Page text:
Tinder and other Match dating apps offer in-app tips to avoid romance scams • TechCrunch
Match Group, the parent company of dating apps including Tinder, Hinge, Match, Plenty of Fish, Meetic and OurTime, today announced the launch of a new campaign that introduces in-app messages and email notifications, to give tips to users on how not to get scammed online.
French online dating apps Tinder and Meetic use in-app messages to alert users with tips and common behaviors to watch out for. Suggestions include making sure to check the profile picture of potential matches, video chatting with them before meeting in person, and learning how to spot the red flags of scammers.
Meanwhile, Match, Hinge, Plenty of Fish and OurTime send users emails and text notifications with the same scam tips. Starting today, the global awareness campaign will be launched in more than 15 countries, including the US, Canada, the UK, India, Australia, Japan, Germany, France, Spain and Italy. It will last throughout January, but Match Group told TechCrunch that it will continue to push messages to users on a regular basis.
“Fraudsters often play the long game,” Buddy Loomis, Match Group’s senior director of law enforcement operations and investigations, told TechCrunch. “They really want to gain the victim’s confidence and spend a lot of time with them talking back and forth… this is how scammers build a relationship with that person and feel safe. [Then] they ask for money for the child’s medical bill, visa or plane ticket.”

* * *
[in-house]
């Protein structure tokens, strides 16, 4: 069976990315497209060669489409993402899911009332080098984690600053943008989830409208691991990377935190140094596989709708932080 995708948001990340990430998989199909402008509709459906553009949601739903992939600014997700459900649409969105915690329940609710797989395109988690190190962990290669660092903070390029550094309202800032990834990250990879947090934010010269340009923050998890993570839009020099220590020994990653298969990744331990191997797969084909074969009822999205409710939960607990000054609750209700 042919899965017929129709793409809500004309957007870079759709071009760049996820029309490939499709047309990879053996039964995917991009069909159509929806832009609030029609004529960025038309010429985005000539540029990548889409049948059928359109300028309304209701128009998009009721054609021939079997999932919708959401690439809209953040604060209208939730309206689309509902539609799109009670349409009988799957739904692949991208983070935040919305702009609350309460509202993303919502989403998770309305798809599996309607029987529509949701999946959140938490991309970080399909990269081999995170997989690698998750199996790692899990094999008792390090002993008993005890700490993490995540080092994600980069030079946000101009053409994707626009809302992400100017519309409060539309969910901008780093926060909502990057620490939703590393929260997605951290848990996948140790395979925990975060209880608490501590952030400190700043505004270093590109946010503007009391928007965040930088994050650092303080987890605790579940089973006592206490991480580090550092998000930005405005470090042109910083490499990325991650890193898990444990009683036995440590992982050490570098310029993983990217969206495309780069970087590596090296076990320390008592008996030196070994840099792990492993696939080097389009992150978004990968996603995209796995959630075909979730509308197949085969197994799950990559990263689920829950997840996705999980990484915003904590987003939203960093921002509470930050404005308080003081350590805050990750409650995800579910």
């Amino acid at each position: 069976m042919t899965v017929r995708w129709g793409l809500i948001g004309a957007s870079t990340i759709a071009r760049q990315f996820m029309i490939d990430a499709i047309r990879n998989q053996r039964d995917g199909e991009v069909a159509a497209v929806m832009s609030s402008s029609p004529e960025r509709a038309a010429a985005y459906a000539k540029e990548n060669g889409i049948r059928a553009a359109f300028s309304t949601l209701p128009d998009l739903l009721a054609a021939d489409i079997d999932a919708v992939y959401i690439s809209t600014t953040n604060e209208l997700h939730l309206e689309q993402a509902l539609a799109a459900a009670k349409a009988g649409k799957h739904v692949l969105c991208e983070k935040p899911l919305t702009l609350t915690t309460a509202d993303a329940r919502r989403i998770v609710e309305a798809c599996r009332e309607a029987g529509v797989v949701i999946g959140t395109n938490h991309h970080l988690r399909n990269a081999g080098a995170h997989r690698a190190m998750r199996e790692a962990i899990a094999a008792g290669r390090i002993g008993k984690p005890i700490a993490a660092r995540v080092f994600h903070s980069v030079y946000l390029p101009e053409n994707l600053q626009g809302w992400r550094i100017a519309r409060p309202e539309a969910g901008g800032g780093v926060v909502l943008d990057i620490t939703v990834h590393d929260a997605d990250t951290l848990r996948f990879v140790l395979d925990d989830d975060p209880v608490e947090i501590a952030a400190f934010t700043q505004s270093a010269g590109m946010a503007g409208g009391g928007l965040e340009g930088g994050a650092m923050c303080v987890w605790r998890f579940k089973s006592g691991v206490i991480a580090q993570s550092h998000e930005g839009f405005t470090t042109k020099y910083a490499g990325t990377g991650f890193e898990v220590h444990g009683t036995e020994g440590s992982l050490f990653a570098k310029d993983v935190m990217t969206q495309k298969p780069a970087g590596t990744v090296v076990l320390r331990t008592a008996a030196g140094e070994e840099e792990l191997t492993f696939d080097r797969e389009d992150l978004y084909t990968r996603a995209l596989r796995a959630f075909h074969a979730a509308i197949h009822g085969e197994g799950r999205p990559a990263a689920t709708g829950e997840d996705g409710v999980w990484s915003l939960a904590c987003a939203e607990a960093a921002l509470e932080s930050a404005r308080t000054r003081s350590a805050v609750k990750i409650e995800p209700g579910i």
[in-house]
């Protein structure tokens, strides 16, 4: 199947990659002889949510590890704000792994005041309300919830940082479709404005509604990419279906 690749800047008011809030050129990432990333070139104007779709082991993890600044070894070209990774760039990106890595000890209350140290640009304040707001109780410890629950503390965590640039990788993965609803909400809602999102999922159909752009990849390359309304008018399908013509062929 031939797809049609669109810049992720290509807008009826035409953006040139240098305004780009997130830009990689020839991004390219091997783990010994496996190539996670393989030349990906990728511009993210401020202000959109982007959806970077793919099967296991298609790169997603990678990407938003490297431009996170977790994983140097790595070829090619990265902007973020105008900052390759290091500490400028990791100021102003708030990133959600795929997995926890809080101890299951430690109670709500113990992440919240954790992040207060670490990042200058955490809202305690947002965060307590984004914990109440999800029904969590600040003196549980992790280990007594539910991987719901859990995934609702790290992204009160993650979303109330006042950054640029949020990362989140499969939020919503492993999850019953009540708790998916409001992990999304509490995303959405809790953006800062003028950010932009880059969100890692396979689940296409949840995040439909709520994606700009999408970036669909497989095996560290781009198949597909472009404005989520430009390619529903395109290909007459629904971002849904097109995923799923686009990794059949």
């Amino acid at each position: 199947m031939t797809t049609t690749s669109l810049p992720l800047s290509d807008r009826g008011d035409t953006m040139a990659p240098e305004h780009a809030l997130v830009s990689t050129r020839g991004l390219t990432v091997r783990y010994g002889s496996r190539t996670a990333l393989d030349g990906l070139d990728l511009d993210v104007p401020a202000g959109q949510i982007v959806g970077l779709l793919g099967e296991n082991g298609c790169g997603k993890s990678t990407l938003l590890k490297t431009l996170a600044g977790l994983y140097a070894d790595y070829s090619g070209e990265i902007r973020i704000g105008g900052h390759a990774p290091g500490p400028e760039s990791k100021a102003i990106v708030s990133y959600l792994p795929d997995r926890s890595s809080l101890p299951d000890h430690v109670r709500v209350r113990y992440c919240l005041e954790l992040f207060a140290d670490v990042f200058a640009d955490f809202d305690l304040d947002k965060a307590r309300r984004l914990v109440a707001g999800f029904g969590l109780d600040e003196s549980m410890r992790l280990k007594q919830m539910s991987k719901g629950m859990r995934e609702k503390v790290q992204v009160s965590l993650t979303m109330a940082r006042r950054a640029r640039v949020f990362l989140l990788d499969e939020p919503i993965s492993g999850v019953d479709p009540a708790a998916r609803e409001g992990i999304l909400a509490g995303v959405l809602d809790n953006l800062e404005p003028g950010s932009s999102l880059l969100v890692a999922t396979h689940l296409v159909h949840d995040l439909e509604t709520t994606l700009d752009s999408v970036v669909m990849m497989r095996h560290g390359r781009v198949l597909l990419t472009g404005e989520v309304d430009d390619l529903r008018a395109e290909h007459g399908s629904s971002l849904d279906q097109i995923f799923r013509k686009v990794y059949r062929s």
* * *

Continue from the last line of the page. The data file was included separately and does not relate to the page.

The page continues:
Another red flag is when a scammer wants to chat through third-party platforms, which usually means they want to chat on an app that isn’t as moderated. Match Group recently introduced a feature in its apps that sends users pop-up messages with safety tips when it detects certain words in a conversation.
More and more online daters are falling victim to romance scams, and the number is only growing. In 2021, the Federal Trade Commission reported that consumers lost a staggering $547 million. The Global Anti-Fraud Organization provided data showing that the average reported loss in the United States was $186,169 in 2022, up from $120,754 in 2021, Match Group said in a statement today.
Although Match Group dating apps use many tools to catch fraudulent and suspicious profiles, there are still people who use these apps to scam and steal users.
Loomis points out that romance scams and other related incidents are vastly underreported, so hopefully the new message will warn about that side of the issue as well. “One of the big messages here is to raise awareness of this type of fraud and remove the stigma of reporting it. We want members to feel safe and have more people come in, whether it’s proactive, if they haven’t been victimized and lost their monetary value, or after,” he added.
Match Group encourages users to report incidents that occur on the platform they use and to contact local law enforcement.
The company’s new dating safety campaign comes nearly a year after Netflix released “The Tinder Swindler,” a true-crime documentary about Israeli con artist Simon Leviev, who tricks women into sending him money on the dating app. Since the documentary premiered in February 2022, Tinder has introduced various security features, such as a Garbo-driven background check and a feature to prevent bad actors from hiding from victims using the “unmatchable” feature.